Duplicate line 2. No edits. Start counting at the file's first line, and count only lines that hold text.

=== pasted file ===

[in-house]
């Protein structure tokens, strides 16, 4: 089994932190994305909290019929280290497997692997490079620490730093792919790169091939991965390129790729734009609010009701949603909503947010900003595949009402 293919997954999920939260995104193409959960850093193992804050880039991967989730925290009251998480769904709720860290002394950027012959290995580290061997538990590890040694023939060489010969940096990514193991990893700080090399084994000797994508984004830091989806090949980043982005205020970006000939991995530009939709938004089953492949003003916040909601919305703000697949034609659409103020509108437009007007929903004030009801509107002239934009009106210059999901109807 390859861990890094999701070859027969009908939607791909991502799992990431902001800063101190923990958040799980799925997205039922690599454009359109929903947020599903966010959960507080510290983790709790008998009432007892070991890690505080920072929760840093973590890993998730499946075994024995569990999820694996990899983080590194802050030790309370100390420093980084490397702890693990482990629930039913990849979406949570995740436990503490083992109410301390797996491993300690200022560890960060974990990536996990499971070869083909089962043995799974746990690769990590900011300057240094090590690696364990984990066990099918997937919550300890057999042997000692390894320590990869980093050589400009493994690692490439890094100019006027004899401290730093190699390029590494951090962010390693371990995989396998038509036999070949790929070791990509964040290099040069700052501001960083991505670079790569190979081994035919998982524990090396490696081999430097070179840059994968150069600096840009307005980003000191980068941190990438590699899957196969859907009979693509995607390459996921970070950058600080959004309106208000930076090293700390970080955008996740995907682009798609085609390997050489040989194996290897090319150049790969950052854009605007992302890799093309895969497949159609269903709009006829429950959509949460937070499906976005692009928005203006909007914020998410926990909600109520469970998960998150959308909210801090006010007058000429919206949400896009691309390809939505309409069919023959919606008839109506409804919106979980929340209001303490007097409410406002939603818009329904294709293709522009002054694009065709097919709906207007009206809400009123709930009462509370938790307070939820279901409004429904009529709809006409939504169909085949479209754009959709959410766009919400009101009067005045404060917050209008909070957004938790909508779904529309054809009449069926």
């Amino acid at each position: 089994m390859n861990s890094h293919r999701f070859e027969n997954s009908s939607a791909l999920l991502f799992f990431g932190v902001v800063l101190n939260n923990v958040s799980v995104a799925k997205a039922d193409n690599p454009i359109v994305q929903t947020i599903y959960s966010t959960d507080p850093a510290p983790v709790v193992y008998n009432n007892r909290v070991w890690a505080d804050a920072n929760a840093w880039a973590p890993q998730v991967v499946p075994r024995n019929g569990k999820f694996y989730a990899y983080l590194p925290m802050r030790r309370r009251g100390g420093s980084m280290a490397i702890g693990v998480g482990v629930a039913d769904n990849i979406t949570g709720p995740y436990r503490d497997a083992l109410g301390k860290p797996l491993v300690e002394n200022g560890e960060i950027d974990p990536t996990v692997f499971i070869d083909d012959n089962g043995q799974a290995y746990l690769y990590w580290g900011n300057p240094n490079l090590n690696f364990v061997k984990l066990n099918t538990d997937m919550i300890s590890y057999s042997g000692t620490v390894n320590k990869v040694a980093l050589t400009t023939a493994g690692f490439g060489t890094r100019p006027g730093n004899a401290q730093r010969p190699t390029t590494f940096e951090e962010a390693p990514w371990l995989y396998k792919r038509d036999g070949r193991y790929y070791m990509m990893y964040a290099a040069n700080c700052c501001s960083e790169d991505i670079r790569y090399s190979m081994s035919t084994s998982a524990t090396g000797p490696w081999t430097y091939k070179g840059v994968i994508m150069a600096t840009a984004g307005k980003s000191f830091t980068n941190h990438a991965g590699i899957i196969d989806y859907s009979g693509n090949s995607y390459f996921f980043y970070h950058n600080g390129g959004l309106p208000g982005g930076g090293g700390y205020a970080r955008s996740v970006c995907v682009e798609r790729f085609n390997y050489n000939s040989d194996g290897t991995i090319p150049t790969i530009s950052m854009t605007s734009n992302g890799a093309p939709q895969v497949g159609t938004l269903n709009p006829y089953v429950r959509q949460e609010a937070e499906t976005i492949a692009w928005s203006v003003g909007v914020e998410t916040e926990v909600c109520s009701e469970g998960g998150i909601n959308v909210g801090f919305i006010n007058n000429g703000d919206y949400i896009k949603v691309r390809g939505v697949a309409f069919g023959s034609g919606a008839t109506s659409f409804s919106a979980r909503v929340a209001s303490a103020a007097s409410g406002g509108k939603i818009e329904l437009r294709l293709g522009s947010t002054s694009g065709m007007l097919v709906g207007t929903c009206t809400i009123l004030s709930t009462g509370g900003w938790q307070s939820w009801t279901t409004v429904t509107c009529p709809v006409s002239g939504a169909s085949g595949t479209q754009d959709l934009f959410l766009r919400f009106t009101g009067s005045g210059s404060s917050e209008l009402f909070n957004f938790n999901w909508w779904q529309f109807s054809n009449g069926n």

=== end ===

């Protein structure tokens, strides 16, 4: 089994932190994305909290019929280290497997692997490079620490730093792919790169091939991965390129790729734009609010009701949603909503947010900003595949009402 293919997954999920939260995104193409959960850093193992804050880039991967989730925290009251998480769904709720860290002394950027012959290995580290061997538990590890040694023939060489010969940096990514193991990893700080090399084994000797994508984004830091989806090949980043982005205020970006000939991995530009939709938004089953492949003003916040909601919305703000697949034609659409103020509108437009007007929903004030009801509107002239934009009106210059999901109807 390859861990890094999701070859027969009908939607791909991502799992990431902001800063101190923990958040799980799925997205039922690599454009359109929903947020599903966010959960507080510290983790709790008998009432007892070991890690505080920072929760840093973590890993998730499946075994024995569990999820694996990899983080590194802050030790309370100390420093980084490397702890693990482990629930039913990849979406949570995740436990503490083992109410301390797996491993300690200022560890960060974990990536996990499971070869083909089962043995799974746990690769990590900011300057240094090590690696364990984990066990099918997937919550300890057999042997000692390894320590990869980093050589400009493994690692490439890094100019006027004899401290730093190699390029590494951090962010390693371990995989396998038509036999070949790929070791990509964040290099040069700052501001960083991505670079790569190979081994035919998982524990090396490696081999430097070179840059994968150069600096840009307005980003000191980068941190990438590699899957196969859907009979693509995607390459996921970070950058600080959004309106208000930076090293700390970080955008996740995907682009798609085609390997050489040989194996290897090319150049790969950052854009605007992302890799093309895969497949159609269903709009006829429950959509949460937070499906976005692009928005203006909007914020998410926990909600109520469970998960998150959308909210801090006010007058000429919206949400896009691309390809939505309409069919023959919606008839109506409804919106979980929340209001303490007097409410406002939603818009329904294709293709522009002054694009065709097919709906207007009206809400009123709930009462509370938790307070939820279901409004429904009529709809006409939504169909085949479209754009959709959410766009919400009101009067005045404060917050209008909070957004938790909508779904529309054809009449069926």